Figure 2: Hannah M. Merton at Whitchurch-on-Thames, August 1889. Carte de visite, Album 8, Richard Levy Family Archive, Israel.
Merton frequently entertained guests, and her journals note visitors’ names and the multi-course menus served at her dining table. She also sometimes comments on the luxury food she sampled when visiting others. On Jewish holidays, she served traditional Jewish foods: “Passover biscuits” (i.e., matzot), “soup with balls” (kneidalakh), and “orthodox (gefillte?) fish” which her cook made according to the recipes of Hannah’s mother. After one Day of Atonement (Yom Kippur), Hannah broke the fast with roast chicken, vegetables, rice, stewed pears, and a Bath bun [a sweet bun-cake] favored by her maternal grandfather. At the “naming ceremony” of her firstborn grandson, clearly the circumcision ceremony, “The breakfast included many luxuries such as salmon fried, pickled or soused & smoked, Soles fried, stewed fish, ice, pineapple & grapes &c.” (May 3, 1874).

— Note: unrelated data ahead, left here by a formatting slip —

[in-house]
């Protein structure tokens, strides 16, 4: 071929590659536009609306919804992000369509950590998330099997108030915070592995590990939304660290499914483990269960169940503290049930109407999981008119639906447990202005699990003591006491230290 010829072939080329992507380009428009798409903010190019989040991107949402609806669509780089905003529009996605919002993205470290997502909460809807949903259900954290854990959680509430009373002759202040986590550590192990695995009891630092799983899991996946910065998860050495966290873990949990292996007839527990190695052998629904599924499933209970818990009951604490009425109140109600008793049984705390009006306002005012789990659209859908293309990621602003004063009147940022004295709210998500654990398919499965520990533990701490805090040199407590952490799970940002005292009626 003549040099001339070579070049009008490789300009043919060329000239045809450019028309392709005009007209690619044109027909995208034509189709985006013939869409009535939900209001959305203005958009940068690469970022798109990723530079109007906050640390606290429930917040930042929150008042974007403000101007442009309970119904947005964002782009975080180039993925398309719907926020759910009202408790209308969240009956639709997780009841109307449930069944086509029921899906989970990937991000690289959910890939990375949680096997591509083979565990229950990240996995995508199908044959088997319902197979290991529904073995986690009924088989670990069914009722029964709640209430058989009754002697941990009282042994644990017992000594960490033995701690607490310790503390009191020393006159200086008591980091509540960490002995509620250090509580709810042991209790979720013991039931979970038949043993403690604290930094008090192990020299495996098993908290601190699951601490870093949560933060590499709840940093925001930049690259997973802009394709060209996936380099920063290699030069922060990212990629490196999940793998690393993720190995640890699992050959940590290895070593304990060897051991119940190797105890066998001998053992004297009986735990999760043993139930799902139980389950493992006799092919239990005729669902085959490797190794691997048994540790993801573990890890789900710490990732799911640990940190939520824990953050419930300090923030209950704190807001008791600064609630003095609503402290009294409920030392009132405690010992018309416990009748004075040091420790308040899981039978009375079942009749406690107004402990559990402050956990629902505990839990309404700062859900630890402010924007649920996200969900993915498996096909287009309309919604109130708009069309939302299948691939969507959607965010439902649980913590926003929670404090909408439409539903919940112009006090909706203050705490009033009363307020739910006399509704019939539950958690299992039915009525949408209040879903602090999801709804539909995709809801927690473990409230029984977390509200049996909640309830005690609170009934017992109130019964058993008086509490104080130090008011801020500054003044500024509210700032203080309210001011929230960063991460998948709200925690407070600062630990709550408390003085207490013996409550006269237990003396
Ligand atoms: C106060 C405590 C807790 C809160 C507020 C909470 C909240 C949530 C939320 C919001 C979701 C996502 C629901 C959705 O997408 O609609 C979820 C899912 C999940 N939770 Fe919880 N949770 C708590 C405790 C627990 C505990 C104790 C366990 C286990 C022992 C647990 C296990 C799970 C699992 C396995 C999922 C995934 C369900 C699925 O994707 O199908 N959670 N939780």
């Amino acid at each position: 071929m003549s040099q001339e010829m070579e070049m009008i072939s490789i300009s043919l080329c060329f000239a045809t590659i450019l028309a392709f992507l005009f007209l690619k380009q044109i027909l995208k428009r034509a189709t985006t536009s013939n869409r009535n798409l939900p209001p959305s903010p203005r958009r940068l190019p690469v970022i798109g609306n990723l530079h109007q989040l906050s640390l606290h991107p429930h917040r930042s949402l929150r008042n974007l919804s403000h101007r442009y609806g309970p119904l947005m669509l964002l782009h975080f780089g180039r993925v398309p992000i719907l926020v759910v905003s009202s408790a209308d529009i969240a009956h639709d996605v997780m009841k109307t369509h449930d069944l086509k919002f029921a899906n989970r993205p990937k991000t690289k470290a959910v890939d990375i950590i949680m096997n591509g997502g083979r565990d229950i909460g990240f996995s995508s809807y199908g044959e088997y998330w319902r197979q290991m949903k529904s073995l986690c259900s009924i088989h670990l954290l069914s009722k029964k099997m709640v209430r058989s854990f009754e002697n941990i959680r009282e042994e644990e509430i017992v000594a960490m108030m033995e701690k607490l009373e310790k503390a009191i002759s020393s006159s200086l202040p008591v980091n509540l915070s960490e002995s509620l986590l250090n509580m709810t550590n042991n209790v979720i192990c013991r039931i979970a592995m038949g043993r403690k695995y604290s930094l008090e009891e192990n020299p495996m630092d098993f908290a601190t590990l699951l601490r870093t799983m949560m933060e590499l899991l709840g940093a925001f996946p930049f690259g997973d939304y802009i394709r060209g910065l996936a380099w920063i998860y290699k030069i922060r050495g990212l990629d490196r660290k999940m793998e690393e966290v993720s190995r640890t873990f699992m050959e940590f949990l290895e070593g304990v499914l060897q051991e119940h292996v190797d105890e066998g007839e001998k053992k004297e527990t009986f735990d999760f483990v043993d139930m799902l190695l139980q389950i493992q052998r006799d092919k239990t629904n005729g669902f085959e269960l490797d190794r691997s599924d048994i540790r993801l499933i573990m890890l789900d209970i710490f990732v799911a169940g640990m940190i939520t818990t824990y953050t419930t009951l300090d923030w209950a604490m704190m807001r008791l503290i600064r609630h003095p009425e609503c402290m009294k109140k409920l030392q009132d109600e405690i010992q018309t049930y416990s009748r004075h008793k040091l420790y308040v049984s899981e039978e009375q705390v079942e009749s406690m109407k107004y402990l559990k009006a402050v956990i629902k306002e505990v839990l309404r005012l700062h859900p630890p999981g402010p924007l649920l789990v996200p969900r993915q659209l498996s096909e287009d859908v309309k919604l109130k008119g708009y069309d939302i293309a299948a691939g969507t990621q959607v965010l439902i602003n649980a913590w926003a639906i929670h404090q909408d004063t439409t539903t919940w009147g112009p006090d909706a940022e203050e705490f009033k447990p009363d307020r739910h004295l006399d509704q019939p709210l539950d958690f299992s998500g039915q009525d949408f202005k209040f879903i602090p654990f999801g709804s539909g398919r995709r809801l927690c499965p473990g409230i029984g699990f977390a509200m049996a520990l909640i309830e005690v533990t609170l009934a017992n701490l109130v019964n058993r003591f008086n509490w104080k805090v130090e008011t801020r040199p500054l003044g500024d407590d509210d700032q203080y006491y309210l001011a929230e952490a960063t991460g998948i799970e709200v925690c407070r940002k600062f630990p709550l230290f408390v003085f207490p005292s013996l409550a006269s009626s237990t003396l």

The diet she describes for a weak or sick person reflects Victorian curative medicine. Merton notes, for example, that Carlsbad salts helped her husband and son recover from a cold. Suffering from “oppression on the chest,” she herself swallowed essence of ginger before dinner to aid digestion. She found that Podophyllin and rhubarb pills benefited her when she felt wretched (probably due to constipation). When Hannah complained of toothache, a French dentist diagnosed an inflammation in the root of the tooth and recommended that she bathe her feet “in mustard & water & rinse the mouth with water in which figs have been boiled mixed with about a 4th part of milk” (January 18, 1865). She collected from her sister Harriet an Electric box, a device for administering mild electric shocks which relieves aches and pain associated with nervous disorder, a common Victorian complaint. Her grandson’s rash is treated with a homeopathic remedy.